OTTAWA – More than 30 leading international agencies and women’s rights organizations are calling on G7 Foreign Ministers to act to uphold the rights of women and girls in emergencies.
Ahead of the G7 Foreign Minister’s meeting in Dinard, France, April 5-6, the joint statement and recommendations call on governments, donors, United Nations agencies, civil society organizations, and national and local actors to work together to put women’s and girls’ rights and agency at the centre of every humanitarian response.
“As foreign ministers discuss how to respond to the increasing number of emergencies around the world, it’s vital they take into account the experiences of women and girls who are too often forgotten,” said Caroline Kende-Robb, secretary general of CARE International.
“Conflicts and natural disasters amplify the risks women and girls face. Whether we’re talking about survivors of Cyclone Idai in Mozambique, women living under the threat of war in Yemen, or Rohingya refugees forced to flee Myanmar, we must ensure the needs and rights of women and girls are protected. This is not only to save lives, but to respect the critical roles women are already playing to help their communities overcome crisis.”
In May 2018, Canada joined G7 countries in signing the Whistler Declaration on Gender Equality and Empowerment of Women and Girls in Humanitarian Action and the Whistler Declaration on Protection from Sexual Exploitation and Abuse in International Assistance. Since then, CARE Canada has been working with parliamentarians, humanitarian organizations, advocacy groups and partners in Canada and abroad to put these declarations into concrete and measurable action.
An estimated 67 million women and girls are in need of humanitarian assistance. Impacted by conflict, violence and natural disasters, women and girls in emergencies are at heightened risk of gender-based violence and trafficking, unintended pregnancy, maternal morbidity and mortality, unsafe abortions, and child, early and forced marriage.
Despite the immediate, long-term and largely preventable impacts of these realities, the unique needs, priorities and capacities of women and girls are not treated with the same urgency as shelter, water and food aid in emergency response and recovery efforts, and opportunities to transform unequal gender relations and shift harmful gender norms are being missed.
In the year of the 25th Anniversary of the International Conference on Population and Development, and as the world prepares to mark the 25th Anniversary of the Beijing Declaration and Platform for Action and the 20th Anniversary of Security Council Resolution 1325, it is high-time that the international community rally together to uphold women’s and girls’ rights where they are furthest behind: in conflict and emergency settings.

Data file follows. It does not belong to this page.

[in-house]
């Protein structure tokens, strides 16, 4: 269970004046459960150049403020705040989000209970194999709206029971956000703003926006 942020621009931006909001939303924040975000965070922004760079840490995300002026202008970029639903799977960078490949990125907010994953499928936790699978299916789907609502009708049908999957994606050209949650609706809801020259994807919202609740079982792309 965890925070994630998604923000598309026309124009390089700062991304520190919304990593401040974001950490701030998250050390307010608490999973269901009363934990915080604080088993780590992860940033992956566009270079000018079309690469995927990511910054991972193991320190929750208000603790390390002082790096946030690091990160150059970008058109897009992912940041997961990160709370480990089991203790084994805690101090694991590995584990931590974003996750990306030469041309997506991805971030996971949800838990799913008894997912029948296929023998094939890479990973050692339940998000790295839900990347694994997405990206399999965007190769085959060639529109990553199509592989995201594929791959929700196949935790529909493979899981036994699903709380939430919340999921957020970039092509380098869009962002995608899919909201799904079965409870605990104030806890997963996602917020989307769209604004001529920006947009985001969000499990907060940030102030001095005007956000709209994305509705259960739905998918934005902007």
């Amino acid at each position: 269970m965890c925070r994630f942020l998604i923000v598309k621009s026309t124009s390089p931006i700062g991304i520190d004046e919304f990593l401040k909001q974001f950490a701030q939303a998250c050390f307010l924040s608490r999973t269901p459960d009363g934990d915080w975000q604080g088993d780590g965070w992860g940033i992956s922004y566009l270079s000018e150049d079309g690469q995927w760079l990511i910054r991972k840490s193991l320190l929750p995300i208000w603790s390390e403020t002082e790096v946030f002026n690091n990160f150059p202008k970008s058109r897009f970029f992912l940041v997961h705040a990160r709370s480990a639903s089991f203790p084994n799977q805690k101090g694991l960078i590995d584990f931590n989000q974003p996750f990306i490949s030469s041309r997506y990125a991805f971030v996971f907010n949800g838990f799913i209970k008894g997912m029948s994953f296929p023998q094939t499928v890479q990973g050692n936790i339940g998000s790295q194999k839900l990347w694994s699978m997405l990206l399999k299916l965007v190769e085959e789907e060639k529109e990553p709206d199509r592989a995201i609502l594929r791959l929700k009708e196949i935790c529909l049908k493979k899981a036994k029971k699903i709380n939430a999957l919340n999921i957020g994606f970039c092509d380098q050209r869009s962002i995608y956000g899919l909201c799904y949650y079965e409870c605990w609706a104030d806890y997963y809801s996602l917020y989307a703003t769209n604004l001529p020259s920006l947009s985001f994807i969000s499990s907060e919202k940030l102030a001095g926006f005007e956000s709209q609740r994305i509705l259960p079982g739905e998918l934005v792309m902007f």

A more systematic approach for ensuring that humanitarian action responds to women’s and girls’ rights and needs is within reach.
The full statement includes recommendations in the areas of:
- Women’s and girl’s voice and leadership
- Equitable access to sexual and reproductive health services
- Prevention and response to gender-based violence
- Preventing sexual harassment, exploitation and abuse
- Supporting women’s economic empowerment
Read the full text: Women’s and girls’ rights and agency in humanitarian action – A life-saving priority [PDF link]
The following agencies have endorsed the statement and recommendations:
Action Canada for Sexual Health and Rights, Action contre la Faim, ActionAid, ActionAid UK, Canadian Council for International Co-operation, CARE International, Center for Democratic Education, Center for Reproductive Rights, Centro de Estudios e Investigación sobre Mujeres (CEIM), Community Partners International, Countdown 2030 Europe, Deutsche Stiftung Weltbevölkerung, Doctors of the World – Greece, European Network of Migrant Women (ENOMW), federación planificación familiar estatal, Global Citizen, Humanity and Inclusion – Handicap International, Indigenous Refugees Movement, International Center for Research On Women, International Medical Corps, International Planned Parenthood Association, International Rescue Committee, Islamic Relief Canada, KULU-Women and Development, Legal Action Worldwide, Marie Stopes International, Mercy Corps, Oxfam, Plan International, Save the Children Canada, Sex og Politikk (IPPF Norway), War Child Canada, WIDE – Network for Women’s Rights and Feminist Perspectives in Development (Austria), WIDE+ (Women In Development Europe+), Women Deliver, Women Empowerment Organization, Women’s Refugee Commission.
Communications Specialist | CARE Canada
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